They are also urging the Scottish government to double the value of bridging payments being made in October and December to families with school aged children on the lowest incomes. Bridging payments were introduced as providing “cash equivalent to the Scottish child payment” for eligible school aged children until full roll out of the Scottish child payment itself. However, they haven’t been doubled as the payment has, despite the growing pressure the cost of living crisis is placing on family finances.

Speaking on behalf of members of End Child Poverty Ed Pybus, of the Child Poverty Action Group in Scotland, responded to the new figures:

“The figures show just how big a difference investment in social security can make, and how important the Scottish government’s new Scottish child payment is and will continue to be if Scotland is to end the scandal of children living in poverty. Progress is being made but, as low-income families struggling to cope with spiralling prices know all too well, there is no room for complacency, and we need every level of government to do its bit if we are to meet Scotland’s child poverty targets. The UK government must now commit to ongoing increases in UK family benefits.”

Mr Pybus continued;

“Here in Scotland we urge newly elected councillors to use every tool at their disposal to boost family incomes and reduce the costs families face. That means using local powers to deliver more cash support to families, support decent jobs – especially for women and those affected by disability, and improve access to high quality, free and accessible childcare. Finally, the Scottish government should act now to double bridging payments in advance of the full roll out of the Scottish child payment to ensure school aged children get the same support as the under sixes who are already benefitting from the payment.”

*Data detailed in this press release are numbers of children living in poverty in year 2020/2021

Estimates of children living in poverty, below 60% median income after housing costs, by Scottish local authority.

Child poverty levels in each Scottish council area

Notes to editors

For further information, or requests to speak to Scottish members of End Child Poverty please contact Ed Pybus, CPAG in Scotland, on 07903 638 226  or Fiona King of Save the Children on 07815 108 889

  • The research was carried out by Dr Juliet Stone at the Centre for Research in Social Policy, at Loughborough University using data released by the Department for Work and Pensions, Children in low income families: local area statistics, published in March 2022. This is based on benefits and tax credits administrative data and is before housing costs. The figures are adjusted to take housing costs into account, and calibrated to Households Below Average Income (HBAI).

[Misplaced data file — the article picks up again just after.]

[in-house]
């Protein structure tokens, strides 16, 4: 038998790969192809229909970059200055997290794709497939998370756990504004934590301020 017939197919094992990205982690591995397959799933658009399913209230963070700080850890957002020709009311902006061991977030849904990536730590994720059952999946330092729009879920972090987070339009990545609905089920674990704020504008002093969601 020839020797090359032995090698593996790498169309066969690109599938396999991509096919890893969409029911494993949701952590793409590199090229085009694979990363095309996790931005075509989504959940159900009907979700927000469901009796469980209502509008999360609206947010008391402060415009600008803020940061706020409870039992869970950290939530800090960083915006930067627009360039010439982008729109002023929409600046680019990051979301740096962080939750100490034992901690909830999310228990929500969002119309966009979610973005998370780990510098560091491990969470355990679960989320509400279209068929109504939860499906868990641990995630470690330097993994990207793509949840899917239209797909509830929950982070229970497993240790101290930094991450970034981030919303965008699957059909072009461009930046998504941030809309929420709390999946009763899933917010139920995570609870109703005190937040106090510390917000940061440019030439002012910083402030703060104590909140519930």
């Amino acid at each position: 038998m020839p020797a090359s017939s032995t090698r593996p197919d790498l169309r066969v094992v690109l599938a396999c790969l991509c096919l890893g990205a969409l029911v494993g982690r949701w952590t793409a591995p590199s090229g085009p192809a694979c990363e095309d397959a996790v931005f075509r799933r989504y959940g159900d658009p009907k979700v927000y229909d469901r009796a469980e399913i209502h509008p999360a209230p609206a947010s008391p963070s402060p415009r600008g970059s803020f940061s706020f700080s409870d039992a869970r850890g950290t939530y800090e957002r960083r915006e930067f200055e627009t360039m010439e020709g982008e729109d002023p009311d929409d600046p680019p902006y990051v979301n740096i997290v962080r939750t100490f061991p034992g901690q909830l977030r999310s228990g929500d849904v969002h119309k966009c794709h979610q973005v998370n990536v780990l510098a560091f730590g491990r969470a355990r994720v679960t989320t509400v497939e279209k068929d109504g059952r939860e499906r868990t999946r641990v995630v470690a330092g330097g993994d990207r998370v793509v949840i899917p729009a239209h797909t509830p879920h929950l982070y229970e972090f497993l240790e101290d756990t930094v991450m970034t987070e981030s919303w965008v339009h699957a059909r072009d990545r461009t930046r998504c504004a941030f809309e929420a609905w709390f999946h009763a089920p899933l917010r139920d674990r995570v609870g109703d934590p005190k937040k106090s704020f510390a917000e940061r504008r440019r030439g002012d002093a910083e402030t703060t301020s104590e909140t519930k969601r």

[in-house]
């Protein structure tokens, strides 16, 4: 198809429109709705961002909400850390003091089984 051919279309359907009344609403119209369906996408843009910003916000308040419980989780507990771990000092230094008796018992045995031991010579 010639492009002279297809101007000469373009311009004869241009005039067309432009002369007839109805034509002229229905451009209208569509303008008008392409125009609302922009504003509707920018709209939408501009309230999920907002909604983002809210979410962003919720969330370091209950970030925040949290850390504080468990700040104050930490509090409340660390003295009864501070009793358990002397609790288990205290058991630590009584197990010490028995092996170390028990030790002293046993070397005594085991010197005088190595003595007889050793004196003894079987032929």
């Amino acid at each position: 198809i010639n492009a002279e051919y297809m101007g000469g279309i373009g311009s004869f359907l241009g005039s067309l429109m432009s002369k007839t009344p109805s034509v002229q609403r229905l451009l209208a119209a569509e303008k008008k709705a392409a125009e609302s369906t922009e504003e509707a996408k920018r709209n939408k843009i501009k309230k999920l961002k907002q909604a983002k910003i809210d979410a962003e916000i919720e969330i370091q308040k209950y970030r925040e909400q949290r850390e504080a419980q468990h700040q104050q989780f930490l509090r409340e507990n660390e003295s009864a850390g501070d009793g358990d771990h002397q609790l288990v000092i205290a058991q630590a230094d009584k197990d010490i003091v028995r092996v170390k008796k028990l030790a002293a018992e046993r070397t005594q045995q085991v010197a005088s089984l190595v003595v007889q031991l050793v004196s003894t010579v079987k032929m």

• Calculating poverty ‘after housing costs’ gives a more accurate measure of how much families have to live on. Progress against Scotland’s statutory child poverty targets is measured on an ‘after housing costs’ basis.
  • NOTE: These statistics are calibrated to regional 3-year averages from Households below Average Income for the financial years 2018/19 to 2020/21. The HBAI figures for 2020/21 are less reliable than earlier years due to sampling issues related to the pandemic. Caution should be used in interpreting HBAI statistics for 2020/21 due to sampling issues related to the pandemic. Further information is available here.
  • Report and data all available here.

Notes on how the data should be interpreted

  • The figures are based on the Department for Work and Pensions Children in low income families: local area statistics which estimates the poverty rate before housing costs. A statistical model is used to estimate child poverty after housing costs which draws on household survey data alongside local area statistics on private rent levels.
  • Local estimates of poverty are subject to small statistical fluctuations from year-to-year. Users are advised to treat annual variations in the data with a degree of caution and instead focus on the longer-term trend.
  • Where local authorities and Westminster constituencies are coterminous the estimates may vary due to data available and different modelling needed.

Note 1 In May, the former Chancellor announced a £650 one-off Cost of Living Payment for those on means tested benefits and confirmed that the Government will use the usual rules for uprating benefits in April 2023, increasing them by September’s value of inflation,

Note 2 See https://povertyinequality.scot/publication/poverty-inequality-commission-child-poverty-scrutiny-report-2021-22/

Note 3 see https://www.carereview.scot/wp-content/uploads/2020/02/The-Promise.pdf